Having spent a good few hours hoeing, or driving, carrying a pack, or sitting at a keyboard, sooner or later various parts will start to grumble.
What they'd really like, is for you to pay them some attention , even whilst you do those things.
Using your body to achieve the desired end, without hurting it so much in the first place.
But that takes a level of bodily awareness that is beyond (initially at least) most of us.
We become so intently focussed on the task before us, that very often, we forget that it is our body that is doing the thing.
It almost seems ungrateful, the way in which we become so detactched from this reality.
So we can try to be a bit kinder to ourselves whilst we work, or play, and give a little more thought to efficiency, and balance perhaps.
But also after working, even just a few minutes of doing some systematic stretching to realign things, and extend the joints, muscle and connective tissue in a body positive fashion, will help.
Particularly if you have been doing hard physical labour, the muscles will have warmed up and be receptive to these movements, at this time.
|First find a suitable lake, and some flattish ground. for Adho mukha virasana|
This posture is how we very often start a class.
You may need something under the front of your ankles such as a rolled towel laid crosswise, if the ankles are too stiff to lay flat comfortably..
Sit symmetrically with your buttock bones on your heels, big toes joined.
The width between your inner knees is equivalent to the width of your rib cage.
Stay sitting back on your heels then put you finger tips on the floor in front of your knees.
Lift the chest and stretch front edge of spine forwards, and up, using your hands to help.
Take your hands further forwards keeping them shoulder width apart.
Whole of palm pressed down. particularly the mound of the thumb.
Fingers spread apart
Straighten arms as much as possible, by pulling in your outer elbows towards the midline, aiming eventually for the elbows to be fully locked straight.
This may not be easy at first, but you will see improvements with persistance.
Eventually we want the elbow joint to straighten fully - this is how the joint is strongest, and best for load bearing.
Rest your forehead on the floor if the head reaches easily, but it is quite likely that the the head will need support, if your shoulders are stiff, so put a well folded blanket or similar there, so head and neck can release.
Stay for a couple of minutes, hands spread and pressing down, arms lifting away from centre of the earth, but torso extending forwards and descending down. Shoulder blades flattening into the back.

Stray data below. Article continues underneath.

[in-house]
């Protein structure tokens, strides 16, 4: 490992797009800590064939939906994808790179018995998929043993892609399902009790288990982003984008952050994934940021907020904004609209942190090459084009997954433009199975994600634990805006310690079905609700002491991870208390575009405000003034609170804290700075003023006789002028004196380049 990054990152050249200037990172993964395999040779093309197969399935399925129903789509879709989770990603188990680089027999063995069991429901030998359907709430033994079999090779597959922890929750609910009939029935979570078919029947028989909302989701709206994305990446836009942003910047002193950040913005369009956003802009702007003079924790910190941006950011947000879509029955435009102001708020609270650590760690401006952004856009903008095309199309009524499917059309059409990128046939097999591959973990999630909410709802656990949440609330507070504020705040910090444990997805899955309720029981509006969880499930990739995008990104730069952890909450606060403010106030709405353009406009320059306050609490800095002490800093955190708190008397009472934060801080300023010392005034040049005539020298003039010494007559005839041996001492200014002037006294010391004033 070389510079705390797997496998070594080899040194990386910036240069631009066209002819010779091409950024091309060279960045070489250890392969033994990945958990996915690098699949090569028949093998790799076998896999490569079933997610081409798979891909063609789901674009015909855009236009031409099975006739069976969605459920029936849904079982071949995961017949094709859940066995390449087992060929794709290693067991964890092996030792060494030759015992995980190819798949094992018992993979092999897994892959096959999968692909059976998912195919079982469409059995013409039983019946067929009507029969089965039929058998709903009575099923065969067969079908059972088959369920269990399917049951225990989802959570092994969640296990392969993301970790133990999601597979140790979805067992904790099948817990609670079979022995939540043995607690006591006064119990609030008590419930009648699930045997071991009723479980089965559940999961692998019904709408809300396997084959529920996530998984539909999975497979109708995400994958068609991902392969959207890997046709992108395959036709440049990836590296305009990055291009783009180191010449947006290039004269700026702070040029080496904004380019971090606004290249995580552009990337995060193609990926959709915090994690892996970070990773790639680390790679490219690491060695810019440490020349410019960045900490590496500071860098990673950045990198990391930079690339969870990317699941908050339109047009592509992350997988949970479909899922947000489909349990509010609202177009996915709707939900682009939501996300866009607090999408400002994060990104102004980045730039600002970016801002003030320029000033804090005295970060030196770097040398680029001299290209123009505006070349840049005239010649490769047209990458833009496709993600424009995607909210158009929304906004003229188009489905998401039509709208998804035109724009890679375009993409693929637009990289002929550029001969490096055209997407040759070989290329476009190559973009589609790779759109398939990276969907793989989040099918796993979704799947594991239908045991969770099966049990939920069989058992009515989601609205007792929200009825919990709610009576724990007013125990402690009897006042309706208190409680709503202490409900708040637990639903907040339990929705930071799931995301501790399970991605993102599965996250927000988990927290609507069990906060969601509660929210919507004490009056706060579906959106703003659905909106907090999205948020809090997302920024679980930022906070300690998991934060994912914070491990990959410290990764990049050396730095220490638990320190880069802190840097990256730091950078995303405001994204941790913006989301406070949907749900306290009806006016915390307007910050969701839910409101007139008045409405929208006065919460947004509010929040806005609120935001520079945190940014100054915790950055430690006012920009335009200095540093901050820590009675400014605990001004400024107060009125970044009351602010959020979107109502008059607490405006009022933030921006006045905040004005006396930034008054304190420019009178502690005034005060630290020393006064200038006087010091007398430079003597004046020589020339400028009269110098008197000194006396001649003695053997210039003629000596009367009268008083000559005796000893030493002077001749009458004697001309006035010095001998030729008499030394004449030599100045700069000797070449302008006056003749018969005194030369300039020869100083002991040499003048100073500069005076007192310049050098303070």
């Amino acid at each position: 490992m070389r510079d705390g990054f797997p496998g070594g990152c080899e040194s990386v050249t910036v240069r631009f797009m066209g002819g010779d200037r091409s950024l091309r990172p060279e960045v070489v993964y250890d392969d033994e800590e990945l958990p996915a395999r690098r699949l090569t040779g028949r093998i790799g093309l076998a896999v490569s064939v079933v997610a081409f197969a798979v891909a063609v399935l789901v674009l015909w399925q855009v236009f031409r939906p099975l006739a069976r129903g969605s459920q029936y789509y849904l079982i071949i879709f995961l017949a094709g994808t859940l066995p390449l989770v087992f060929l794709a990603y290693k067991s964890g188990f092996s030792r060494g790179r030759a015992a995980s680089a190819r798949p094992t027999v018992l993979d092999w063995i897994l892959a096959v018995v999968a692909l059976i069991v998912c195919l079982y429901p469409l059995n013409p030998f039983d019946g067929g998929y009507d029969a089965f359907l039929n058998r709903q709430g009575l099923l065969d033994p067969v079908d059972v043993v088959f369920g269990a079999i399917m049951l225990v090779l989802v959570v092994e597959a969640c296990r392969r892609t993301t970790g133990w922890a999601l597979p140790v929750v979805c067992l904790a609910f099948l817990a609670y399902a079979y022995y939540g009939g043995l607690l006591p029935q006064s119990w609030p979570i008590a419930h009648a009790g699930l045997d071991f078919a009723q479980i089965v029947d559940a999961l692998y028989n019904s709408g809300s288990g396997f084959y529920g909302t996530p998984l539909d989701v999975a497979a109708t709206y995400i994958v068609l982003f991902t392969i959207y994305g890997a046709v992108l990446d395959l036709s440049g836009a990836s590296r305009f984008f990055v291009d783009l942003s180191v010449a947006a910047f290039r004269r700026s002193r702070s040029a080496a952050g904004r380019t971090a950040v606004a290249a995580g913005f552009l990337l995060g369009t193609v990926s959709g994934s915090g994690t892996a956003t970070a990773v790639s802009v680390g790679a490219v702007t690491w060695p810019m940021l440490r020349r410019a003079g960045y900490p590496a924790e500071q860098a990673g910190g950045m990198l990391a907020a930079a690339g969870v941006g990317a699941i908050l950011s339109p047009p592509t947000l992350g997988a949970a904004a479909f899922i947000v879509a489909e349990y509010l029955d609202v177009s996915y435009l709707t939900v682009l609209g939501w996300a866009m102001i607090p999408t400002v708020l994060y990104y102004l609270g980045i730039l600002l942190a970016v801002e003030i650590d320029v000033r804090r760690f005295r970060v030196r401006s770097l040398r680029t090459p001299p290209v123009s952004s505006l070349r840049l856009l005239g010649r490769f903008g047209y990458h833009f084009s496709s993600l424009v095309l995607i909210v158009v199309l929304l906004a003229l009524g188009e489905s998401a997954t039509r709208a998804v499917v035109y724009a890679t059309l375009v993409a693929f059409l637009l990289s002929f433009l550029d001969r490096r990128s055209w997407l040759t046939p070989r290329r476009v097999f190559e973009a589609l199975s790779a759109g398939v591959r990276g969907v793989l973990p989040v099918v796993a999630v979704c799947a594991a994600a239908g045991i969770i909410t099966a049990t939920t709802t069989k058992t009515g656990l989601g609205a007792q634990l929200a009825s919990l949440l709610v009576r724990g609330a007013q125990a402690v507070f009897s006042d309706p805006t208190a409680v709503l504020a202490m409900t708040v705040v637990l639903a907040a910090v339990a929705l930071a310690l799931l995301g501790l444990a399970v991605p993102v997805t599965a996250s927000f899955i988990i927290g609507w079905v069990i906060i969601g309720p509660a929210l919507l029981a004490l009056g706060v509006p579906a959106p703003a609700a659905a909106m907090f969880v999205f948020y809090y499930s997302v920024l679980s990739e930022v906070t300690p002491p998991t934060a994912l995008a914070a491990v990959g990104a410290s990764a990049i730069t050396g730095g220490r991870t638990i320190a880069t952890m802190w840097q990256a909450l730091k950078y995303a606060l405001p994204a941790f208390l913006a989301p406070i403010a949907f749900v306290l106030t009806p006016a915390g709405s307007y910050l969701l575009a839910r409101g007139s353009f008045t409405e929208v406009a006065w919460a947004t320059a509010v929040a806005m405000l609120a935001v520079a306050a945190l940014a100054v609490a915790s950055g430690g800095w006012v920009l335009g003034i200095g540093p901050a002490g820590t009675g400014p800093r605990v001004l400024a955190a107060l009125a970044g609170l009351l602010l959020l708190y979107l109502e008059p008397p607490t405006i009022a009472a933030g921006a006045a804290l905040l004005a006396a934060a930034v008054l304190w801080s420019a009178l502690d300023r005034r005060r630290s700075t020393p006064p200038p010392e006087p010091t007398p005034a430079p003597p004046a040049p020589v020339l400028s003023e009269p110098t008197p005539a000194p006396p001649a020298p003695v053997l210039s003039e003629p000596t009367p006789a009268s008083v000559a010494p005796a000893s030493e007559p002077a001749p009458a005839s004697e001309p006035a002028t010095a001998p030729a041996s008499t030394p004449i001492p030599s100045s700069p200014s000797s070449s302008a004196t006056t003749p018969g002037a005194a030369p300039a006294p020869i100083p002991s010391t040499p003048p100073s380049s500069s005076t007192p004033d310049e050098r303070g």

If buttocks won't stay contacting the heels - then put something there too - the extension should be as much back as forwards.
Really important to relax your jaw, neck, eyes and brain.
Think more of allowing the stretch rather than forcing it...
Dog pose ( Adho muka svanasana)
From the first pose, first come up onto your hands and knees, keeping same distance between hands and feet.
Take feet hip width apart, and then turn under toes,
Brace arms by drawing outer elbows in again.
If shoulders are very stiff then turn hands and fingers to slant outwards diagonally.
this will help the arms to straighten.
On an outbreath lift up off knees, keep legs bent to raise the hips and buttock bones as high as possible..
Start to straighten the legs, but they may be reluctant, if the hamstrings have become shortened by life in general.
Don't expect heels to come to ground, posture pictured above is mainly result of few thousand repetitions..... What you're aiming for one day, but maybe not just yet.
Always breathe, and keep in mind that you are doing this for your benefit, not to impress anyone else.
Yoga is supposed to be good for you, its not a case of you being good at it...
A lot of 'yoga' pictured on the internet is actually sloppily done for an ego boost, shape making, and is mainly pictured to showcase a new brand of leggings... Forgive them, they're most likely very young, and you're not that easily fooled....
Aiming to have the heels under the hips, and allowing shoulder blades to flatten into the back.
Keep the head in line with the arms dont pull it down .
This method may be easier for learning the action of straightening the legs fully.
Kneecaps should lift up through these actions, using the frontal thigh muscles. to open the backs of the knees, and broaden the back thighs from inside to out...
Again a fully straightened leg leads to healthier knee joints, and longer hamstrings,